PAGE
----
Rodgers’s career reached its peak during the years 1928 to 1932. By late 1932, the Depression was taking its toll on record sales and theater attendance, and Rodgers’s failing health made it impossible for him to pursue the movie projects and international tours he had planned. Through the spring of 1933 he tried, with little success, to book personal appearances. In May, he went to New York to fulfill his contract with RCA Victor for twelve more recordings. It took him a week to finish the sessions, resting between takes. Two days later, on May 26, he collapsed on the street and died a few hours later of a massive hemorrhage in his room at the Hotel Taft.
Jimmie Rodgers’s impact on country music can scarcely be exaggerated. At a time when emerging “hillbilly music” consisted largely of old-time instrumentals and lugubrious vocalists who sounded much alike, Rodgers brought to the genre a distinctive, colorful personality and a rousing vocal style that, in effect, created and defined the role of the singing star in country music. His records turned the public’s attention away from rustic fiddles and mournful disaster songs to popularize the free-swinging, born-to-lose blues tradition of cheatin’ hearts and faded love, whiskey rivers and stoic endurance. Although Rodgers constantly scrabbled for material throughout his career, his recorded repertoire was remarkably broad and diverse, ranging from love songs and risqué ditties to whimsical blues tunes and even gospel hymns. There were songs about railroaders and cowboys, cops and robbers, Daddy and Mother, and home—plaintive ballads with all the nostalgic flavor of traditional music but invigorated by a distinctly original approach and punctuated by Rodgers’s yodel and unorthodox runs, which became his trademarks. —Nolan Porterfield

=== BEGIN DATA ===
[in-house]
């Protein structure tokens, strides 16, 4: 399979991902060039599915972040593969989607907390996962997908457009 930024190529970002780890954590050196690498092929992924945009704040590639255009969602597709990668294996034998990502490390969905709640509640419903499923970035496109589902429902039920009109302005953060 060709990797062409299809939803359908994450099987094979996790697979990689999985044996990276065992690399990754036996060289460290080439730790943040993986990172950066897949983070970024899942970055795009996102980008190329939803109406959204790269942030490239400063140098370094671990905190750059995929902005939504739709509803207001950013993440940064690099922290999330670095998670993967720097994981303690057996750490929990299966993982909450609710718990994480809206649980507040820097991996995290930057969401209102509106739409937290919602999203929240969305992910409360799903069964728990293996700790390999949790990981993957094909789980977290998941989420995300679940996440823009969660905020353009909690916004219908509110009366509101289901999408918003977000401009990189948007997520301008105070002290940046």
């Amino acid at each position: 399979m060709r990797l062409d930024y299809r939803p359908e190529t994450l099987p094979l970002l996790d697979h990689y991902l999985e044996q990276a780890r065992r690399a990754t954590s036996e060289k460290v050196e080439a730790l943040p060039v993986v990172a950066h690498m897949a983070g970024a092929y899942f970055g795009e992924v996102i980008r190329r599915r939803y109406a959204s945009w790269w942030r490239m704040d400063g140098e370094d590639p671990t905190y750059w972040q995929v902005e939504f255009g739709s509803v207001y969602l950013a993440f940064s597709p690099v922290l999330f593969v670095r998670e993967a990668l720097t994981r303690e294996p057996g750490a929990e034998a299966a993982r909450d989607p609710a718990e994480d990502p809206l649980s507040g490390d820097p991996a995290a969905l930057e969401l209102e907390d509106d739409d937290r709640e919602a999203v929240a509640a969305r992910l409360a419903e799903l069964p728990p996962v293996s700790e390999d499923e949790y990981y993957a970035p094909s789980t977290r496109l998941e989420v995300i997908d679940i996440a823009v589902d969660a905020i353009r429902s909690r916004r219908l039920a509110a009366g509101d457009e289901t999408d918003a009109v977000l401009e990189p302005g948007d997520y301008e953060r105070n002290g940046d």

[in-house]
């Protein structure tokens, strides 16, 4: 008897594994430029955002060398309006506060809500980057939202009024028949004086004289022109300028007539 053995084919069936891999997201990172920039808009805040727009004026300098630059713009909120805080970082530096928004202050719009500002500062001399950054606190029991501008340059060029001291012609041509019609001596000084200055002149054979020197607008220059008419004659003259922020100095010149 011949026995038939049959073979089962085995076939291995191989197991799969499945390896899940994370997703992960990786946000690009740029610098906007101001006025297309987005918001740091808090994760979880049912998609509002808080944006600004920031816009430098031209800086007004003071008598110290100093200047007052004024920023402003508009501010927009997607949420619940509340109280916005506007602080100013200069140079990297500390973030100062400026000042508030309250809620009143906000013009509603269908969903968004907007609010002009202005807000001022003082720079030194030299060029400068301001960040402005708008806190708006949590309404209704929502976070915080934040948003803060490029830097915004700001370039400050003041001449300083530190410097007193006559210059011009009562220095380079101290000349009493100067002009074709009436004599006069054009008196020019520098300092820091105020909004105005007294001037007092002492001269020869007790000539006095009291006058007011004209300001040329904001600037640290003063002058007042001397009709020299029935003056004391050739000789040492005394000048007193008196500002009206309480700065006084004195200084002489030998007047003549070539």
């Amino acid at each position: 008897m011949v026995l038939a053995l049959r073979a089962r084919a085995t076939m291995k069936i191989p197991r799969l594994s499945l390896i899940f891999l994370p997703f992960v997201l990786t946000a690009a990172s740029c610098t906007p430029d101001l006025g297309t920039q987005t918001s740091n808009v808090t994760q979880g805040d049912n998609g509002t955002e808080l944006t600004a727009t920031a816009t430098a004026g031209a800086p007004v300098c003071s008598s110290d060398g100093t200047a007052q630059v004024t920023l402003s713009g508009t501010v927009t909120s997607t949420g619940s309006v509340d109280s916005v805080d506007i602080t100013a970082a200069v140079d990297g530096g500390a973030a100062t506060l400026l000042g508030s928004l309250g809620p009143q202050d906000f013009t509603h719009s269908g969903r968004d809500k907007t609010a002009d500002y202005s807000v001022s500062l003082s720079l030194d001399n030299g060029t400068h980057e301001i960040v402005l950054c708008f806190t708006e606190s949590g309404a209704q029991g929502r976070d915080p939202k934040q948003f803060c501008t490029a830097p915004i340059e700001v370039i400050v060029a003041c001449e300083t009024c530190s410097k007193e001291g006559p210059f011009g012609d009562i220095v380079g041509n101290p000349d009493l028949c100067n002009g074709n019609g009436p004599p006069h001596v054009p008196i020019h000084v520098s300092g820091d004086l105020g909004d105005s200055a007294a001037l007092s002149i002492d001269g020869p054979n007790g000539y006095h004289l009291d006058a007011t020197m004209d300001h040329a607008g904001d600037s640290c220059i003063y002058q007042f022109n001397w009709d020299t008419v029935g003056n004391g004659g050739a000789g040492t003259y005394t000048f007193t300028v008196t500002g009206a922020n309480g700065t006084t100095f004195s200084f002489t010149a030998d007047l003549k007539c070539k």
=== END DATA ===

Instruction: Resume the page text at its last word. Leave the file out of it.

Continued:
Adapted from the Country Music Hall of Fame® and Museum’s Encyclopedia of Country Music, published by Oxford University Press.